Following the filling of one mold, the stuffing assembly track support 49 is indexed upwardly by suitable mechanism to place the next mold in alignment with the stuffing horn for filling. Sequentially, the molds are filled by indexing upwardly and when the last mold has been filled, the magazine assembly is disengaged by the stuffing carriage 51 and engaged by the center transfer and transferred to the top elevator 18, after which it is elevated to the upper position shown in FIG. 6 and transferred by the top transfer mechanism 19 onto the cook rails 56 and 57 which extend through the cooking chamber. As previously indicated, when the magazines reach the exit end of the cooking station, they are handled by the lowerer 21 to lower them down to the chill rails for movement into the chill station 22. The details of the stuffing station 16 and the stuffing mechanism are not provided as the stuffing apparatus does not form any part of the present invention and is the subject matter of other applications (Ser. No. 557,399, filed Mar. 11, 1975 now U.S. Pat. No. 4,017,940 and Ser. No. 557,257, filed Mar. 11, 1975 now U.S. Pat. No. 3,967,559) assigned to the assignee of this application.

As before indicated, the molds 34 may take any suitable cross-sectional shape but are here shown to be square in cross section and tubular wherein a movable plastic plug is provided at one end associated with a ratchet mechanism 55 that allows expansion of the meat material in the cooking station and also permits squeezing of the meat material in the chilling station. The ratchet mechanism forms no part of the present invention and is the subject matter of a separate application (Ser. No. 557,300, filed Mar. 11, 1975 now U.S. Pat. No. 3,982,477) owned by the assignee of this application.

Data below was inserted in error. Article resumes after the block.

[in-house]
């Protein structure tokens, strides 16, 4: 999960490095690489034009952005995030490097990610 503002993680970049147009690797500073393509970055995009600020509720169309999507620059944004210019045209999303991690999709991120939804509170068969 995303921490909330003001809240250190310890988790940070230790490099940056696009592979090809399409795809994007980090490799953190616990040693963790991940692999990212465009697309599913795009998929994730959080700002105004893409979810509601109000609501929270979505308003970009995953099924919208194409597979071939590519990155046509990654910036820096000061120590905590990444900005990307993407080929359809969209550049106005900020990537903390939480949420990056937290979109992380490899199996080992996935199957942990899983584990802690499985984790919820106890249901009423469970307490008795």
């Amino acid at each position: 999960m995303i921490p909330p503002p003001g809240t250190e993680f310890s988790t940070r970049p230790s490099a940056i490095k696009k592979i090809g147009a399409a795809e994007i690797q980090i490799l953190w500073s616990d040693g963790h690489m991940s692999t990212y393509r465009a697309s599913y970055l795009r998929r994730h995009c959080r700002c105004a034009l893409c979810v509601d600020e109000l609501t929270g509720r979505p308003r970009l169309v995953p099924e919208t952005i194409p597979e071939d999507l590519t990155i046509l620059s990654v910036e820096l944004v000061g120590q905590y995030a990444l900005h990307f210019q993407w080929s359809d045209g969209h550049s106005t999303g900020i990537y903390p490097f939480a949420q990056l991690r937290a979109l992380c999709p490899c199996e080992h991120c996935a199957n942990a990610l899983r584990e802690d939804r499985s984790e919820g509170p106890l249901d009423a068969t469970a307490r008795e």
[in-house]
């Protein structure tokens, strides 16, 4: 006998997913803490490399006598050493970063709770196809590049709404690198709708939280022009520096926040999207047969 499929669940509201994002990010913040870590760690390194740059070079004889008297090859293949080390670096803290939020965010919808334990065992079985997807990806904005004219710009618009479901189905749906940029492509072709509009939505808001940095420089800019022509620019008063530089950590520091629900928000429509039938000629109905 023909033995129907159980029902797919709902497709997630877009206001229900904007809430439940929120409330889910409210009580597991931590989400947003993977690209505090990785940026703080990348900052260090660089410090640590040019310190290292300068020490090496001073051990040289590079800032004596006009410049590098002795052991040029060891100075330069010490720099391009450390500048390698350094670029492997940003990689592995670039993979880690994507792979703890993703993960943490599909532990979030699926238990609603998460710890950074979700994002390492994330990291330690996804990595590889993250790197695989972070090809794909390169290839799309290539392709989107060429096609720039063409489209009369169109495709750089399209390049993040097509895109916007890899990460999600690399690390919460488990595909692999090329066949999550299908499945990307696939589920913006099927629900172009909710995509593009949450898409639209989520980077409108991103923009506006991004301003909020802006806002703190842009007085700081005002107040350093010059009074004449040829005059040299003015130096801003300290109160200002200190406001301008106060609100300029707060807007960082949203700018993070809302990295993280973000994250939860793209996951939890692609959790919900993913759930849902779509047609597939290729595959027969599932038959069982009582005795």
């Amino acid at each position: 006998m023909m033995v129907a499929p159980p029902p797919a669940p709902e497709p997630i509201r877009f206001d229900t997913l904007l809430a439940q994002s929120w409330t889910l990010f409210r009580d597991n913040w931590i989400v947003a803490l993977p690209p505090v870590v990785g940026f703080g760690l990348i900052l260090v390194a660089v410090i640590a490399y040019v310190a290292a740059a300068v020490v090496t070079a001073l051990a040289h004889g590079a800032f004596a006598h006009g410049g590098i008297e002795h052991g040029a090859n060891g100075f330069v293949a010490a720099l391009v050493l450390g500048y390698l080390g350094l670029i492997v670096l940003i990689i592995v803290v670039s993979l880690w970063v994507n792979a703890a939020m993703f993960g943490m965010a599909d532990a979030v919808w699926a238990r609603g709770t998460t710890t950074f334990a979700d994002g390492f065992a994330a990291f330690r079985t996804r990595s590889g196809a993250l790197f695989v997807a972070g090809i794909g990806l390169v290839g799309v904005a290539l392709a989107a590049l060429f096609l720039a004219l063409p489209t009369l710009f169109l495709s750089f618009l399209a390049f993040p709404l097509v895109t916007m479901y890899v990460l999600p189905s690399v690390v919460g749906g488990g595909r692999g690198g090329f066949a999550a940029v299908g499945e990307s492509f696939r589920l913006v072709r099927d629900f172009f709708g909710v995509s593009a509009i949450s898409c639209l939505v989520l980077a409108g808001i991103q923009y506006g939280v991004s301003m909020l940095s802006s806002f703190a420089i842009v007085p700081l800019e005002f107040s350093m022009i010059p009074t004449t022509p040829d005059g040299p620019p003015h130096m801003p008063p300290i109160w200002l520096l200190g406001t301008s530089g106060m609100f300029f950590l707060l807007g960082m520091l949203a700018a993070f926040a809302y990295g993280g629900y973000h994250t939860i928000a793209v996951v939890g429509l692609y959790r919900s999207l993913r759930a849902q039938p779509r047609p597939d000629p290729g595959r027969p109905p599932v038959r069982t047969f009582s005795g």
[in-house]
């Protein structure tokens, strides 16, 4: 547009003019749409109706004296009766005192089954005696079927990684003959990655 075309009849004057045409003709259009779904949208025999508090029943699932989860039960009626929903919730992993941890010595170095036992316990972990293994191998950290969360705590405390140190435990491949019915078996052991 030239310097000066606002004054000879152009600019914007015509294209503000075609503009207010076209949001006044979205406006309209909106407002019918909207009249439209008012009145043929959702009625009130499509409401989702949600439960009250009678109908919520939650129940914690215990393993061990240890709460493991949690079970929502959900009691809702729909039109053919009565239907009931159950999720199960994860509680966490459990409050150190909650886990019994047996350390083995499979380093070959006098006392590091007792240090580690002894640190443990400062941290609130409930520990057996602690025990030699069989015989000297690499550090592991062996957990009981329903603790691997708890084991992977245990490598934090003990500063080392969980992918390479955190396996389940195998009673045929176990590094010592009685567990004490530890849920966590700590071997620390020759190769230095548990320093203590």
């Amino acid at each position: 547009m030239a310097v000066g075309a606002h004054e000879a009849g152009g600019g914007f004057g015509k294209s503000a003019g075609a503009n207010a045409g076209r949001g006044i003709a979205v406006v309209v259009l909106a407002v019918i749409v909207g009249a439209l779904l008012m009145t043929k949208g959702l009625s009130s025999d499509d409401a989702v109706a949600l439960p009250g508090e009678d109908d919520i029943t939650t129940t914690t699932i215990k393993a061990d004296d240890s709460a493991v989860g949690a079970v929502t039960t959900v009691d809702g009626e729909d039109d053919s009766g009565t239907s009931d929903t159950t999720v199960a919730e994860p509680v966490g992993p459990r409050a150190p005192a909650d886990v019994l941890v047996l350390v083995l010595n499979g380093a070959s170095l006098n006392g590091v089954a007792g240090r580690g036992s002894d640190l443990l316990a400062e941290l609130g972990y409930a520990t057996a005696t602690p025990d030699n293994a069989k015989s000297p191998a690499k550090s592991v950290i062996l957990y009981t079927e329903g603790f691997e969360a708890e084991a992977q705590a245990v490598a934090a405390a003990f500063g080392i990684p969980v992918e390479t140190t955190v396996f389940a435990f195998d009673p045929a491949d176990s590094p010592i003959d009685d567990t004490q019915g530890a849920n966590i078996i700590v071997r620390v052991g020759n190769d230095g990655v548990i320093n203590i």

At the chilling station 22 there are provided, as seen in FIG. 5, first, second and third product squeeze or compacting mechanisms 56, 57 and 58. Accordingly, the molds 33 are closed at one end by a movable plastic plug, while they are closed at the other end by a cover 60 that slidably fits over the flanged end of the molds after the molds have been filled with the meat material. Any suitable mechanism may be provided for producing the squeeze of the meat material in the molds at the chilling station, but an apparatus 61 is illustrated in FIG. 7 which includes a plurality or gang of pneumatic cylinders 62 having pistons 63 which can engage the plugs and apply a force against the plugs to squeeze the meat material within the molds. The mechanism for obtaining the squeeze forms no part of the present invention and is only illustrated generally and is the subject matter of another application (Ser. No. 557,256, filed Mar. 11, 1975 now U.S. Pat. No. 3,948,158) owned by the assignee of this application. Accordingly, as the meat material shrinks during the chilling operation, the meat material is squeezed so that the molds are maintained filled with the meat material and so that the final loaf product has a uniform cross-sectional dimension when it is removed from the molds following the chilling operation. In order to prevent horizontal swinging of the magazine 15 at the product squeeze stations within the chilling station, stops 64 and 65 are provided against which engage the adjacent stringer 35 to oppose the forces being horizontally applied by the plunger 63 and prevent driving of the magazines off the tracks 38 and 39. The stops 64 and 65 actually engage bars mounted on the stringer 35, as can be best seen in FIG. 7.